Drawn Back to the Birds at Ash Canyon B & B
Rising early, once again I headed south to the Ash Canyon B & B to see if any new birds had yet arrived. I arrived around 7:30 AM on yet another beautiful, warm, blue sky Arizona day.
Don’t let the driveway scare you, the B & B is located just a short distance off Route 92. You turn west on Turkey Track Road off 92 and follow it out until it ends about a quarter mile in at this simply incredible bird viewing venue.
As always, click on any image for a larger, sharper version.
You will see the sign as you come to the gated end of the gravel drive.
Parking spaces for birders are clearly delineated and a collection jar hangs on the back side of the wrought iron gate. Be sure to drop your $5 in the jar, although there is nothing to stop you from adding a donation of any size to your price of admission, I’m sure you will agree it is well worth the price.
Just inside the gate there is a hummingbird garden with flowers and feeders to attract the many different species of hummingbirds found here as well as butterflies. Unfortunately for me on this trip, since it turns out that I am a little early for the big show, Mary Jo hasn’t yet hung all the nectar feeders ( since the hummers aren’t here just yet and the nectar feeders have to be changed and cleaned very few days ).
Mary Jo keeps a library of books for identifying birds and more, as well as a small refrigerator with drinks, on the shaded veranda. This area gives viewers a chance to get out of the sun and I am sure is quite welcome a little later on in the season.
When I usually arrive, early around 8 AM, I generally have had this area to myself, but by late morning, it tends to fill up a little. On this particular day, there happened to be a delightful group from England here admiring North American birds. I have always been a sucker for the British accents and got a kick out of chatting with these friendly bird watchers.
Some of these folks shifted over to the veranda in the afternoon. As you can see from these two images there are plenty of chairs around, all with a great view of the many feeders Mary Jo keeps filled with food. On all three occasions I have been here this spring, Mary Jo has been out with her guests, providing identifications of the many species of birds and animals drawn in here. She is incredibly knowledgeable, as well as friendly and accommodating to all. If you look closely at the first image, you will notice a woman who just happens to have a parrot perched on her shoulder, and that woman would, of course, be Mary Jo.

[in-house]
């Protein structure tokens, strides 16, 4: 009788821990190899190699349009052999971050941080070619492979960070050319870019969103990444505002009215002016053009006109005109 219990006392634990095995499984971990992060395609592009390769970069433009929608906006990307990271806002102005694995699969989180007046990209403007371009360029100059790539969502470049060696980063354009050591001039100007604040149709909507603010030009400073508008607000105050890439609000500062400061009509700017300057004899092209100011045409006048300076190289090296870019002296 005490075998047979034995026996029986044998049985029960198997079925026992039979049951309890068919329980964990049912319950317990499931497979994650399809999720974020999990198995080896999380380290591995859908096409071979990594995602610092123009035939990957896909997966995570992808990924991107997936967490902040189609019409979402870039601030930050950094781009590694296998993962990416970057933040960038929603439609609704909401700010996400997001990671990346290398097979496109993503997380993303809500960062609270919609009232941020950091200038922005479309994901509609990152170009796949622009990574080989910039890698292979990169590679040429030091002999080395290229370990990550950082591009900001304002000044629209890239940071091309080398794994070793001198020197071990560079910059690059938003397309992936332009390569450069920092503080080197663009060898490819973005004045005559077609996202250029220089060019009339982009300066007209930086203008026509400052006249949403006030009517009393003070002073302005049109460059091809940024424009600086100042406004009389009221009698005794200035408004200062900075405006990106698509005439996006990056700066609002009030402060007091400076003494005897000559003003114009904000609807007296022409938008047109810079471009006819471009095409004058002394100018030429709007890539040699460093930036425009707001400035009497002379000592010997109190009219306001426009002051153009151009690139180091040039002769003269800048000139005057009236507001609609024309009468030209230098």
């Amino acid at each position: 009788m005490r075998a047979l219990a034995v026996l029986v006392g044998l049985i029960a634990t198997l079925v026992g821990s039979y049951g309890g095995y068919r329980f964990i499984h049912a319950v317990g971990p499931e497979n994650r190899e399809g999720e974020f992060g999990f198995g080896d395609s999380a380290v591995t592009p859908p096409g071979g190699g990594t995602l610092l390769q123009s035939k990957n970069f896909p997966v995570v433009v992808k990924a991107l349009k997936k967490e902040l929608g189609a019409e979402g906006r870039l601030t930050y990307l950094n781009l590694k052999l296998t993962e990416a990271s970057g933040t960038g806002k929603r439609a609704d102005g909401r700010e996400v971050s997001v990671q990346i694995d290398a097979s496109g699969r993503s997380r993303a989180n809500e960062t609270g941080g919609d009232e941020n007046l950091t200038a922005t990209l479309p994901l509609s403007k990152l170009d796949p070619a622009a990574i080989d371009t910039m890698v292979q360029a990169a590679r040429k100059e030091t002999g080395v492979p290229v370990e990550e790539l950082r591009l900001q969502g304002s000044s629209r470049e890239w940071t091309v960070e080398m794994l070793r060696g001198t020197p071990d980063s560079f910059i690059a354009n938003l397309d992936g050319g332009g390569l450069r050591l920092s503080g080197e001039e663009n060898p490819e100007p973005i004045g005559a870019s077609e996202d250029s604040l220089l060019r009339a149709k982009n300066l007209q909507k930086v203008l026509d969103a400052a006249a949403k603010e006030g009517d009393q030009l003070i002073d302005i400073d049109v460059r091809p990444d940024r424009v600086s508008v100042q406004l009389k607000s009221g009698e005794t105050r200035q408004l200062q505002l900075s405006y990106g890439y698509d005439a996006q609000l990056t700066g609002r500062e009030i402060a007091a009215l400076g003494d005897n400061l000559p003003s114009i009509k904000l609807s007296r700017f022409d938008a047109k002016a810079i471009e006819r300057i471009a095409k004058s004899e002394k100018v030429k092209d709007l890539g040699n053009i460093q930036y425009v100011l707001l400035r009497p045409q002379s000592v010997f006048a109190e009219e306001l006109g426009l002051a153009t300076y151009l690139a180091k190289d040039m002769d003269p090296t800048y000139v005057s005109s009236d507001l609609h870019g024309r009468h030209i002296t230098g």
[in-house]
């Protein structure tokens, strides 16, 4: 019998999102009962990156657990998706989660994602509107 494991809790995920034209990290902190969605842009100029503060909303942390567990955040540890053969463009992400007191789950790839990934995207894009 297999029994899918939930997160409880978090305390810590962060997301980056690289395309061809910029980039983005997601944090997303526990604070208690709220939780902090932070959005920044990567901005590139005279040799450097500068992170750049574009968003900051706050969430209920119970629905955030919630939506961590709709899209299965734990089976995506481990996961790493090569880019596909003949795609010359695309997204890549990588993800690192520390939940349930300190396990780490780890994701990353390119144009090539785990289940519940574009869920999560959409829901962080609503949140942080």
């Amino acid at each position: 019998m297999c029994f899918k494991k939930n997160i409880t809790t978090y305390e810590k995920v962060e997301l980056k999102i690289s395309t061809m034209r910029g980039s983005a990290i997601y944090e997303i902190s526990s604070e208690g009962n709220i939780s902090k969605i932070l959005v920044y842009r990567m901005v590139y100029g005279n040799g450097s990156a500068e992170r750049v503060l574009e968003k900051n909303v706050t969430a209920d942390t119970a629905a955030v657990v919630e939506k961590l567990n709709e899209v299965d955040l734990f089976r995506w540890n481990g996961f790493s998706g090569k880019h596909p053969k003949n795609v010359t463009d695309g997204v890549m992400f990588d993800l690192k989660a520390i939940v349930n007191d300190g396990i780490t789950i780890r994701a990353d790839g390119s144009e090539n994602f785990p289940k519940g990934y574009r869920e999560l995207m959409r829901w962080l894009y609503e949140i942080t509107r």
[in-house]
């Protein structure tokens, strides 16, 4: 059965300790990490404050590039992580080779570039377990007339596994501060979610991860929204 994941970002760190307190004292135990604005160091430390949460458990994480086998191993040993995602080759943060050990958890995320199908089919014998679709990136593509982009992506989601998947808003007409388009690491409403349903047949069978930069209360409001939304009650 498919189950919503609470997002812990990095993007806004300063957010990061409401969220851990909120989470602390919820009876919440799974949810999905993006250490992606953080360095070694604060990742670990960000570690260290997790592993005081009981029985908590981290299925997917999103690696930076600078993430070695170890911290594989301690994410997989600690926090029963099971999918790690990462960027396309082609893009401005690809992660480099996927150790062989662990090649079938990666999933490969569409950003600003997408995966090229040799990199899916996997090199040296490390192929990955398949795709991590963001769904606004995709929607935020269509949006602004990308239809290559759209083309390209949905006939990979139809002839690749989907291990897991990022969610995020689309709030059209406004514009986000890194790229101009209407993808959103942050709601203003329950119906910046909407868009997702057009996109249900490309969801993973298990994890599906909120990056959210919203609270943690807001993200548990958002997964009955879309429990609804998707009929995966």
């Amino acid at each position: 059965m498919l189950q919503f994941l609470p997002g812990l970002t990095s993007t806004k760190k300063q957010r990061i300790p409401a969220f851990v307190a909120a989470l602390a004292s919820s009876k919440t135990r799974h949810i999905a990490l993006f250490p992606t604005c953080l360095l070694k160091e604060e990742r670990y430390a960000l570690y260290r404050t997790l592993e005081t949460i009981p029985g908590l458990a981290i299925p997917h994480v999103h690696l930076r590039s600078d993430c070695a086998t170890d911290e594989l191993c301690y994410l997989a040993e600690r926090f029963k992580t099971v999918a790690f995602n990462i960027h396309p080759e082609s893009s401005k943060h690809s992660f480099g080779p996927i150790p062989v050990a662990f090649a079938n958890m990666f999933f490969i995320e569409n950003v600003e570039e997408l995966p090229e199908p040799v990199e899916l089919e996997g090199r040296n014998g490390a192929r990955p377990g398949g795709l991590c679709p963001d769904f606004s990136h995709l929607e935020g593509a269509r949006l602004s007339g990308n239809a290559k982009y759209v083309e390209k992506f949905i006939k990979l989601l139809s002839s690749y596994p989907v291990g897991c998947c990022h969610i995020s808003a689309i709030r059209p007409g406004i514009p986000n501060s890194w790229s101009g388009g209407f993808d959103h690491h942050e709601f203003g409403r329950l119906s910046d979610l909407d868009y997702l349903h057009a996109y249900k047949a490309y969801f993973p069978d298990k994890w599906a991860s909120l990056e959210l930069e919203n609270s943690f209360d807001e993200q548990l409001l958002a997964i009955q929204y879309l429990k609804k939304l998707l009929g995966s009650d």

She tells me that the best time to be here is mid-April through mid-May, as the yard fills with the arrivals of birds that nest in the area as well as all kinds of migrants that stop here on their way farther north to take advantage of the bounty that Mary Jo provides. She stocks this feeding area year round and has been doing so for twenty years. In late August, after the monsoons, and through September is also a peak viewing period, when the surrounding area is lush with new green growth and many of the migrants are heading back south. Now I have missed both of these prime time periods and am still blown away with the number and variety of birds here, as well as with the comfortable and friendly atmosphere of the Ash Canyon B & B. There is a wealth of information on her website, so please go and check it out.
There was a new arrival here today, a male wild turkey ( Gould’s subspecies ). He wasn’t the least bit shy and wandered in only 20 or 30 feet from a crowd of admirers.
Quite neat to be able to see such a colorful beautiful/ugly bird at such a close range.
There seemed to be more Scott’s Orioles here today, although the Hooded and Audubon Orioles still haven’t made an appearance.
A few immature Scott’s were mixed in with several mature males.
Though not very colorful, this tiny Bewick’s Wren was one of my personal favorites …
… lots of attitude for a small guy, and very active.
The outstanding Red-shafted Northern Flicker made another appearance.
Acorn Woodpeckers were constantly flying in and out, along with Gila and Ladderback Woodpeckers.
The large Mexican Jays were once again present in large numbers.
Gambel’s Quail were here along with other ground feeders such as several species of sparrows ( Lincoln, Rufous Crowned, Chipping, and others ) ….
…Dark-eyed Juncos ..
… and Canyon Towhees.
Orange-crowned Warbler and Yellow-rumped Warblers were present.
And lastly, although the crowd has yet to arrive, there were Broad-billed, as well as Magnificent, Black-chinned, and Rufous Hummingbirds here today. I truly wish I did not have to start heading north so soon, I would love to stay for the arrival of all the spring birds, but Oregon and Alaska await !
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